Once again, I'm going to stop and I'll finish his story tomorrow, that 4 months alone takes up a lot of space. See you then.


Michelle said...

Oh my goodness!!! Part two was a bit more difficult to read...I think because I was so frusterated at the docs, sad, angry all at the same time. I am sure you felt all those 100 fold. All of this just shows me what a fighter your sweet boy is! And what a blessing for him to have such a strong mom! :) I hope one day I get to meet him, and you!!

Oh and about your comment - Preslie was on O2 just after birth for a while, but not since, so it's been quite the adjustment for her (more then anyone) but since we live at 7000+ ft, her O2 sats are quite a bit worse up here, so i am so thankful they gave us all the equipment to hopefully avoid the hospital...fingers crossed! We go see the doc again at noon!!

The VW's said...

Thanks for not making me wait too long for more of Jax's and your story! Like I said, I'm not very patient!

This part of his story has me in tears though! It is so frustruating and sad to have to watch your child suffer, have doctors not know what to do, not be able to hold your baby and then have something go wrong, like a stroke for reasons that could have been prevented!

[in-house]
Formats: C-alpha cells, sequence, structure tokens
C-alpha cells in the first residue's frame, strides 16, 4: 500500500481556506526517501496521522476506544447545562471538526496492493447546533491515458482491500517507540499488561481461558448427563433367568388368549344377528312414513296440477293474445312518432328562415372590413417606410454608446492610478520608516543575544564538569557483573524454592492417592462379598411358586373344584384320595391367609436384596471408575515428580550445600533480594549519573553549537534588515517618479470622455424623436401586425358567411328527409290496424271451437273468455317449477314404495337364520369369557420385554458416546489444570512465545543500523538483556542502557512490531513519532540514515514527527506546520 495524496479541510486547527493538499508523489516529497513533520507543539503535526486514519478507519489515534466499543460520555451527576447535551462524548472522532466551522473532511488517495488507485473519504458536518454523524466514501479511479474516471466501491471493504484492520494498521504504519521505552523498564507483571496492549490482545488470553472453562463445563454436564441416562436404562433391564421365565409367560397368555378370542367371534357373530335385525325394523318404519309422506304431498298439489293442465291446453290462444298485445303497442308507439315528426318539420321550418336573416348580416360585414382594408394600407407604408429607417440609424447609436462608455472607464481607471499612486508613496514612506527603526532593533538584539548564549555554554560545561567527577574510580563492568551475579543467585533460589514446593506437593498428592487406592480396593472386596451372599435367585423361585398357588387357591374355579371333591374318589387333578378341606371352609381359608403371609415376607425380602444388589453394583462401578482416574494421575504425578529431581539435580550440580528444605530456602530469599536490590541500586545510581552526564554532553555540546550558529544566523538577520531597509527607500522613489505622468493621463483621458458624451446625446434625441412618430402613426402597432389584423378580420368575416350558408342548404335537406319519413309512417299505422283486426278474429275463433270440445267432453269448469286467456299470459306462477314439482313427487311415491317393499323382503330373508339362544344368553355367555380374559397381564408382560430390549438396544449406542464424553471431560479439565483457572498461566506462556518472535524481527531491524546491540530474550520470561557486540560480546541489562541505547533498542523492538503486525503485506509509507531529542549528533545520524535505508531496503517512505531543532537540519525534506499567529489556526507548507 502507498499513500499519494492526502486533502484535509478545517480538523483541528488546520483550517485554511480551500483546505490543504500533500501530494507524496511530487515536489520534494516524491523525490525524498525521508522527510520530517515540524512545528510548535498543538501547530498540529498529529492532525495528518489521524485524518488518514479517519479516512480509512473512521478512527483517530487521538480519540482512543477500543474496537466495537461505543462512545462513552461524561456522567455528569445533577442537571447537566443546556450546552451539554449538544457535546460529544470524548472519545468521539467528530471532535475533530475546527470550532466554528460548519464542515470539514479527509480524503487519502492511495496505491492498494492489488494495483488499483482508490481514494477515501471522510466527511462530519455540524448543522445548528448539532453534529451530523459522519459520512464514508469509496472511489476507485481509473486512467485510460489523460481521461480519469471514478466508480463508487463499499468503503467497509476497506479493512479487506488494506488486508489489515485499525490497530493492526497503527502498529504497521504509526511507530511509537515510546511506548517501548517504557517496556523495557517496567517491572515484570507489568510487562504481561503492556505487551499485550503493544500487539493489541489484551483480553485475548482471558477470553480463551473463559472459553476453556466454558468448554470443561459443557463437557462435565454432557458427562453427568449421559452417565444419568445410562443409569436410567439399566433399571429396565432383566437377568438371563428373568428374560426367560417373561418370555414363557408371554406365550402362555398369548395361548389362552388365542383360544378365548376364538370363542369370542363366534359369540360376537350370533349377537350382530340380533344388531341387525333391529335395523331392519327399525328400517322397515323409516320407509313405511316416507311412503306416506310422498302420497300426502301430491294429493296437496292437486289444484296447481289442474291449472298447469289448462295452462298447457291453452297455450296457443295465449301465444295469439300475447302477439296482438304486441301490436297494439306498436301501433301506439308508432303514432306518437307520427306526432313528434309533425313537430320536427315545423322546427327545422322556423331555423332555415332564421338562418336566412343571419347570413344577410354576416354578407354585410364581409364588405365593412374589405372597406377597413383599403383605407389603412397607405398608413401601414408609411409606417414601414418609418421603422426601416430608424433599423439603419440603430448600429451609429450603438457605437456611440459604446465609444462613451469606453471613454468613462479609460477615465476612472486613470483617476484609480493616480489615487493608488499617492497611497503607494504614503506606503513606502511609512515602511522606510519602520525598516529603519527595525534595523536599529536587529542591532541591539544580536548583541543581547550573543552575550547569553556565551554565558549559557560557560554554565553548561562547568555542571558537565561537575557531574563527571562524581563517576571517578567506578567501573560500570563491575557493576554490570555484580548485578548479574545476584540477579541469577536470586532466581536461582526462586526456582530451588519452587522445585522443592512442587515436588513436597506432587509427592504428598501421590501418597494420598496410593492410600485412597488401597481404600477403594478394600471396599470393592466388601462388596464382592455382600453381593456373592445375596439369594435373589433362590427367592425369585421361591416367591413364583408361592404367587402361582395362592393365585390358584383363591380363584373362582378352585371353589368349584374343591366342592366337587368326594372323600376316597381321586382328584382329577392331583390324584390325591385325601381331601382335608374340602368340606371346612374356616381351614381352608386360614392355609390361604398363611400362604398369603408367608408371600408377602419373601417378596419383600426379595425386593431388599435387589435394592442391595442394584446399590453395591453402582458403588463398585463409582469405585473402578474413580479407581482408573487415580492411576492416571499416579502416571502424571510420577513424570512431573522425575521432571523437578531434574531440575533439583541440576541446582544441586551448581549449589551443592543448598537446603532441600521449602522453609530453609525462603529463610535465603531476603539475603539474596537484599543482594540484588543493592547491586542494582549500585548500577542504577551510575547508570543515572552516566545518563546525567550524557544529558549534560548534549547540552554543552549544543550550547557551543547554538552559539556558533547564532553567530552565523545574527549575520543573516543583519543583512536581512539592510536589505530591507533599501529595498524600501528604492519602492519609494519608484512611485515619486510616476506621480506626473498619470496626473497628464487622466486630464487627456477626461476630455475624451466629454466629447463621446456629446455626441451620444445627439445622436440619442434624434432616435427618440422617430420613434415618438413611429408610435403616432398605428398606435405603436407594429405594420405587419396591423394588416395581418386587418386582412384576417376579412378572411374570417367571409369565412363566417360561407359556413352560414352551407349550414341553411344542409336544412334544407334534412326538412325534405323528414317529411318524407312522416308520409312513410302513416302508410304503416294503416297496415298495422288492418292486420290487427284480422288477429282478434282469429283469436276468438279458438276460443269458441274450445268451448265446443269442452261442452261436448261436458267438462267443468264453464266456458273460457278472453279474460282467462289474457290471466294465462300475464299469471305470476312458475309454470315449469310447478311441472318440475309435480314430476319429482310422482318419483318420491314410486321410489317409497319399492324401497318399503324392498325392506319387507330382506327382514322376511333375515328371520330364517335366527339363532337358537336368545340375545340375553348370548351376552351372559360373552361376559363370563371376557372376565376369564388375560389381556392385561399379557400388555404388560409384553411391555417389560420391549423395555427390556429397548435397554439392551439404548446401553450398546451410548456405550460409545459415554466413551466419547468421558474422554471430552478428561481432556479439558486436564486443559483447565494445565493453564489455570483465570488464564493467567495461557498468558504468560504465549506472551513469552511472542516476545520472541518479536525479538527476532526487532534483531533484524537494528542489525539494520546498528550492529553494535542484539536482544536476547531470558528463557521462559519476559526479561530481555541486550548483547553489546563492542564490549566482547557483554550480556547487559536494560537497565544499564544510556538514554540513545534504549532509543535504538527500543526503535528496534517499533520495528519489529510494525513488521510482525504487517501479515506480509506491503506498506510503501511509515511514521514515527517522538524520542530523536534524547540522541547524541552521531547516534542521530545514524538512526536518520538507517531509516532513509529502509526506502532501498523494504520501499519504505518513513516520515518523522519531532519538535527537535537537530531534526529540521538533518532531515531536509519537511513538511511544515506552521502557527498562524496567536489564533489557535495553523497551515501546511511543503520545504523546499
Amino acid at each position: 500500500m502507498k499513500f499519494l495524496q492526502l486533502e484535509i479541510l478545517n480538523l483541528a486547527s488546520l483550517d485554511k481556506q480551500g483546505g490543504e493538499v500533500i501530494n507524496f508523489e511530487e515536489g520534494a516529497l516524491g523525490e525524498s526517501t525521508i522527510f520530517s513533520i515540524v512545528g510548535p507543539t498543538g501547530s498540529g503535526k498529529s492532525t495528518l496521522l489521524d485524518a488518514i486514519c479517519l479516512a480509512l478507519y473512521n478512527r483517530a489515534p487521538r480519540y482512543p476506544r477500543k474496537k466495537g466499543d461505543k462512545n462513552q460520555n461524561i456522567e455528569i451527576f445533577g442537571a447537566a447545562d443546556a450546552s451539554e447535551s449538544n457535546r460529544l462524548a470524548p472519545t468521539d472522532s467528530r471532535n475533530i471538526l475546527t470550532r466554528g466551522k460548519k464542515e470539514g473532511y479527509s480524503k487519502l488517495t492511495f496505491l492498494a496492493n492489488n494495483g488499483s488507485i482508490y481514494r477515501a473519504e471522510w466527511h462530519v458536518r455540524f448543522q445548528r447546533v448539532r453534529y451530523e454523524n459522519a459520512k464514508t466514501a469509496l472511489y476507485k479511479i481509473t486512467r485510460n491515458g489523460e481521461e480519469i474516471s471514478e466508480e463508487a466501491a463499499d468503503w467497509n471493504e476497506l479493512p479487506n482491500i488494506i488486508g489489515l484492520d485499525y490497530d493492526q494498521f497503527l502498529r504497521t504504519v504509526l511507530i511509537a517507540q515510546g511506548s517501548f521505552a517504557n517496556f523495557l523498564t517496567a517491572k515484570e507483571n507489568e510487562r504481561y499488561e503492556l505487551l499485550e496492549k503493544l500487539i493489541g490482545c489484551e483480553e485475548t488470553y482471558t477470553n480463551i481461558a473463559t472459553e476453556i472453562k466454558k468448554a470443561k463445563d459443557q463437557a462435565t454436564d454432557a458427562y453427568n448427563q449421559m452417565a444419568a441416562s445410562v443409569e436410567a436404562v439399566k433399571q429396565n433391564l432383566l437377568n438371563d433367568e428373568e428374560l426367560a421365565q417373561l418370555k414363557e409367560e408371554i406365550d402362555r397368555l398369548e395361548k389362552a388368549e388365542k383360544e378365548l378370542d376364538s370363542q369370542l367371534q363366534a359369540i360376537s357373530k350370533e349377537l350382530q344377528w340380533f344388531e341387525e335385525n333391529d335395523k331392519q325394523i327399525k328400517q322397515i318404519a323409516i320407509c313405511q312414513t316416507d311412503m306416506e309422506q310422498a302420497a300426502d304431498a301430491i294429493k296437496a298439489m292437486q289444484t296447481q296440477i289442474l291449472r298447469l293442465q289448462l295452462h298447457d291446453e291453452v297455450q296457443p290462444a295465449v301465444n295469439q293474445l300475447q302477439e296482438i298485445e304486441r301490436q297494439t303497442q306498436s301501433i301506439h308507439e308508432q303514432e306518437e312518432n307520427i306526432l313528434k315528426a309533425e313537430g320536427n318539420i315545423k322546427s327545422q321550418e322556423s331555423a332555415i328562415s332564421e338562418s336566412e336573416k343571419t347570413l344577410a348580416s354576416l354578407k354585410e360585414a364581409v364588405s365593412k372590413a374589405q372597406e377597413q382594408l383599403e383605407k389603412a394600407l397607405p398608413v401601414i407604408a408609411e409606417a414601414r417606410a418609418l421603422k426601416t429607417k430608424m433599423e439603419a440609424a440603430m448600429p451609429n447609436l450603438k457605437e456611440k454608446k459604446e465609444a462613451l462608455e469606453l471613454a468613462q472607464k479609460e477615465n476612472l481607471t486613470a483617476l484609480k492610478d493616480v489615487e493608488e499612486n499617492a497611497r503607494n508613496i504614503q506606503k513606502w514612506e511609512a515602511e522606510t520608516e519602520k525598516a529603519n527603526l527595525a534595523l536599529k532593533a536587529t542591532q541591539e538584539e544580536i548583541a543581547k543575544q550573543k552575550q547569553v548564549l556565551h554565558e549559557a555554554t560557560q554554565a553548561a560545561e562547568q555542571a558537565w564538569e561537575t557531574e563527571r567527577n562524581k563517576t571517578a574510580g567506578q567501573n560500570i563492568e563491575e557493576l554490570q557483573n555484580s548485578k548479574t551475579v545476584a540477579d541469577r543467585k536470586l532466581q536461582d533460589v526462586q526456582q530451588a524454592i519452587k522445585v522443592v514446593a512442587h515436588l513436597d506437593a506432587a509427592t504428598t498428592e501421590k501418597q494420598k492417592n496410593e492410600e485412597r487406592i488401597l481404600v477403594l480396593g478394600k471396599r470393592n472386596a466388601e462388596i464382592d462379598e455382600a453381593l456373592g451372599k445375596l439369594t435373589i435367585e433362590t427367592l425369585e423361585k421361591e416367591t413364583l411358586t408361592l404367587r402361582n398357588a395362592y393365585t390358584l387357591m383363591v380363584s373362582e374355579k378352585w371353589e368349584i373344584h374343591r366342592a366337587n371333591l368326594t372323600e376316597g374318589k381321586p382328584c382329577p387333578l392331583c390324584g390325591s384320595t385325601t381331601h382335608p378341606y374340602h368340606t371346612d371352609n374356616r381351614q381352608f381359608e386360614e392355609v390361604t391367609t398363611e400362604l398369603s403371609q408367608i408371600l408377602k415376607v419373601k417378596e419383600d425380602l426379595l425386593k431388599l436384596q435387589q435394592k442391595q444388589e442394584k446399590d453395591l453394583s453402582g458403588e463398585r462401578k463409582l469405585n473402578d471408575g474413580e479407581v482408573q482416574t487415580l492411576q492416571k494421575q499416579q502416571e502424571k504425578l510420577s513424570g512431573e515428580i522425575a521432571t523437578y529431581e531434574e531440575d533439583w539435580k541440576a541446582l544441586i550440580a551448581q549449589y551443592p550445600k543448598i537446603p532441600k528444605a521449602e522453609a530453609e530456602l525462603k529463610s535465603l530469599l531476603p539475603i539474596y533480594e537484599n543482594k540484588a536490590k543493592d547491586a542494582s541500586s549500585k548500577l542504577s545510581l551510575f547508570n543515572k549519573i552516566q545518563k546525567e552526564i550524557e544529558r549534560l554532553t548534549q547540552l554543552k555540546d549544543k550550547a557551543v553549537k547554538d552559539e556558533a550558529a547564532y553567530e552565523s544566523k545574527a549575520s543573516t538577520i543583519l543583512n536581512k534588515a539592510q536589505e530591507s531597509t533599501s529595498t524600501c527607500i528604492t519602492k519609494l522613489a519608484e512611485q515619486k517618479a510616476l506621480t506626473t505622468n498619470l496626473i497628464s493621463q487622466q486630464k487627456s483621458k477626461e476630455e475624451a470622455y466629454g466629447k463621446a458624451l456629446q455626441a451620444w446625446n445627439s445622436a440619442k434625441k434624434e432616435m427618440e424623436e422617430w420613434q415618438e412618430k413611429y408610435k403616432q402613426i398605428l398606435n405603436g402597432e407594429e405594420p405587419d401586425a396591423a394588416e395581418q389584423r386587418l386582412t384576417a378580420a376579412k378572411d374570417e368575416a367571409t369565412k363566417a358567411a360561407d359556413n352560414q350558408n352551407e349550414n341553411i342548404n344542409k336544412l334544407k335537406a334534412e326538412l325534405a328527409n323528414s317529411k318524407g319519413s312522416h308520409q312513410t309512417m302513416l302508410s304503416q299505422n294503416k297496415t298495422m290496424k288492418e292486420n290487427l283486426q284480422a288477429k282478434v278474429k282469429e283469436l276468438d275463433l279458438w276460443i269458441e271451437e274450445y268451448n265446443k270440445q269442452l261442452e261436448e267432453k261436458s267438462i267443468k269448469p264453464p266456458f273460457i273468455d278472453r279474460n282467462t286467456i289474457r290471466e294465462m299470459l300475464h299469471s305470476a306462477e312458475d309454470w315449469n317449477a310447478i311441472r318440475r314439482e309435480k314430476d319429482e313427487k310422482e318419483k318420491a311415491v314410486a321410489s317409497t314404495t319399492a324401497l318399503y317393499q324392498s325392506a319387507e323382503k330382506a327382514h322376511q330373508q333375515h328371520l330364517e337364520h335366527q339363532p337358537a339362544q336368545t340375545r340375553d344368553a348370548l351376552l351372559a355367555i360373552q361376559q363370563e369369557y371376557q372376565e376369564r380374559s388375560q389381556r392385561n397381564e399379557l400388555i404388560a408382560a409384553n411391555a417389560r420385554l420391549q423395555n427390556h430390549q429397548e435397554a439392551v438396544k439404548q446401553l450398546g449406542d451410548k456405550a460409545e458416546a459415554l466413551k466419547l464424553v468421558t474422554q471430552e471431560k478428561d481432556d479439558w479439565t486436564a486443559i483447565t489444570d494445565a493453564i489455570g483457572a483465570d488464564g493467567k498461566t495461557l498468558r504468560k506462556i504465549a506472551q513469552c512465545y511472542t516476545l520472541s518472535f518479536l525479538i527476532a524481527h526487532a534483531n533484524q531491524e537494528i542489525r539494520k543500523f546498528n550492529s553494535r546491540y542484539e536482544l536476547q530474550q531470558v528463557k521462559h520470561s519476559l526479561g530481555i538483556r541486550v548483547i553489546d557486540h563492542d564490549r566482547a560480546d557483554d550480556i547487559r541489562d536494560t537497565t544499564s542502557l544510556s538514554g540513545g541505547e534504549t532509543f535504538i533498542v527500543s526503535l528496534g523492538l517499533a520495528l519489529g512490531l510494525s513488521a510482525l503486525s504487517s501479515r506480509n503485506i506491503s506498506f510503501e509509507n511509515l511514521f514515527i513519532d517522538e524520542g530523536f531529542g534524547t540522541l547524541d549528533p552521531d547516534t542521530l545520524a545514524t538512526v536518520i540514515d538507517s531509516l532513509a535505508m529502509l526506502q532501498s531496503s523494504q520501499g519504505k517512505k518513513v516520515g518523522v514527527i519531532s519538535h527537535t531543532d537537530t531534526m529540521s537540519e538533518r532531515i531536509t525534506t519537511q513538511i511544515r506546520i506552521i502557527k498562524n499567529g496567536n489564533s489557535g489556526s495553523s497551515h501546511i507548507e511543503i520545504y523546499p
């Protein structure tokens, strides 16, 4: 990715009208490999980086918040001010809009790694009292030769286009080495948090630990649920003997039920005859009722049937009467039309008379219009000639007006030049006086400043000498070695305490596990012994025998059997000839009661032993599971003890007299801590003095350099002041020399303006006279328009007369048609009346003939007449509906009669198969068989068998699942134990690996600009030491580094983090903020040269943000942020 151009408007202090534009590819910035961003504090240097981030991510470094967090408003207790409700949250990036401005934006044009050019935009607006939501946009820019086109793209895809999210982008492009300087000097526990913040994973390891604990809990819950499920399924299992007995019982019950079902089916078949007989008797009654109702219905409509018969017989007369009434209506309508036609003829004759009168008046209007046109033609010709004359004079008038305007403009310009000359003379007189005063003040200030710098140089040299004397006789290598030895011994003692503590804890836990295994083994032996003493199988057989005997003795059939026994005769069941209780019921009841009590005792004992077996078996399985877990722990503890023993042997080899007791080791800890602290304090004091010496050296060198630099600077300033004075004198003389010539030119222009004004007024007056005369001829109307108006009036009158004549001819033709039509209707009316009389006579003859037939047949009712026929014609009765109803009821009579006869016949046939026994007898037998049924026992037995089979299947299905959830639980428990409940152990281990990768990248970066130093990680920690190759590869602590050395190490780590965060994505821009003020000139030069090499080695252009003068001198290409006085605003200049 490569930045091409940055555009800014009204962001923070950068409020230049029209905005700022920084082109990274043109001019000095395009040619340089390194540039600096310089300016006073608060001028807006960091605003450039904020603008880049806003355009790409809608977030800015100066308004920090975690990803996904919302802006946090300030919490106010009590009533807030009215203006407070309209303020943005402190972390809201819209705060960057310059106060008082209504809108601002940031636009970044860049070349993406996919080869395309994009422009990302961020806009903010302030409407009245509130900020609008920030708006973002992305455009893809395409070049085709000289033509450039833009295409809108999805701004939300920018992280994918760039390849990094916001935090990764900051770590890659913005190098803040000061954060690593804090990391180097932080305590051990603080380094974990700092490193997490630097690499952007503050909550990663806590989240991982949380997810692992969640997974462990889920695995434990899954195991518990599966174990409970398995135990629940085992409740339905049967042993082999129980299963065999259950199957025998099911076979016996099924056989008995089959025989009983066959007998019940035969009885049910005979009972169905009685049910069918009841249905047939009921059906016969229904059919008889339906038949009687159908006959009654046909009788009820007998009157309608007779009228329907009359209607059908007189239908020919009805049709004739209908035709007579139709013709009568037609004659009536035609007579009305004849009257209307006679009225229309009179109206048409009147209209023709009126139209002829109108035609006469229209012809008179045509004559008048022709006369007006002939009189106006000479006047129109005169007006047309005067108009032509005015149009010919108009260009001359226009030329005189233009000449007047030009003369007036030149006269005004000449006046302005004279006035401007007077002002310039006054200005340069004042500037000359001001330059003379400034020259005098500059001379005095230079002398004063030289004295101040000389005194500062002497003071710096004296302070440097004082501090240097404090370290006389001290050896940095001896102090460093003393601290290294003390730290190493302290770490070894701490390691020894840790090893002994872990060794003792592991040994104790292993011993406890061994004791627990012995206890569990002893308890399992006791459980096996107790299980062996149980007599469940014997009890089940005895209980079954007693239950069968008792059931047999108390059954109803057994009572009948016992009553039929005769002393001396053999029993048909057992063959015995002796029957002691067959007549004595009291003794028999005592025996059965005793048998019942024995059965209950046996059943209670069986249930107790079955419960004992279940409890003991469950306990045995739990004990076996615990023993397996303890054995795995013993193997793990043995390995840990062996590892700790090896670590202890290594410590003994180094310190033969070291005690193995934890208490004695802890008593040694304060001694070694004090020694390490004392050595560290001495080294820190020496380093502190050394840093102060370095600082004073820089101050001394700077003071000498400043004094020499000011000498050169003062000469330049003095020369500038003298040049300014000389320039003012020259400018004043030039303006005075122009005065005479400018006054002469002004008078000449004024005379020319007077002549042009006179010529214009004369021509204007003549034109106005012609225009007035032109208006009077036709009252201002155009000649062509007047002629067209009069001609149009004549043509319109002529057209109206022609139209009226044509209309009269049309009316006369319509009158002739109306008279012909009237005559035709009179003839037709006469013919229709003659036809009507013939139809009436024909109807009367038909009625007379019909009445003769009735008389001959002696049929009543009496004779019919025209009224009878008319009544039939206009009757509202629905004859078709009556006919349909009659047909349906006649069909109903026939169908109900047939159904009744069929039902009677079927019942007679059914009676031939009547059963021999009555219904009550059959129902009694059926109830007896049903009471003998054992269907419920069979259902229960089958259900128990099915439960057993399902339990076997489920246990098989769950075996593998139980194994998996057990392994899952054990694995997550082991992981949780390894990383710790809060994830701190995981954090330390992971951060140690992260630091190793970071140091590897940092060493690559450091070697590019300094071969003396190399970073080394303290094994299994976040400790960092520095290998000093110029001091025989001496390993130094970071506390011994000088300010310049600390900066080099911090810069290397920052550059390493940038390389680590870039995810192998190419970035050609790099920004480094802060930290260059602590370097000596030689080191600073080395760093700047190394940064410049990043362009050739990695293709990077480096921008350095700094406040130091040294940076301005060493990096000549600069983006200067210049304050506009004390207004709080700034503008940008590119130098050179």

Your story touches me so close since it sounds similiar to Gavin's! I don't like to think back to those days because then I get mad and so sad thinking of all Gavin went through, when he didn't have to, if doctors had made better choices! It saddens me to know that Jax and you have had to suffer so much too!

Gavin had his stroke after his heart repairs. He still had severe pulmonary hypertention and his lungs were a mess from all the damage that had been done by the heart defect, pneumonia and aspiration into his lungs. So, the doctors had him on HIGH doses of dieuretics and then he came down with C-diff. Between the two, he had a very high fever and became severely dehydrated, which caused the stroke. UGH!!! I kept telling the doctors and nurses that he was dehydrated and they kept saying he's fine and we want him to be dehydrated so his lungs can get clear. Obviously, they took it too far and I was right! I HATE thinking back on this! It makes me angry and I don't like to feel this way.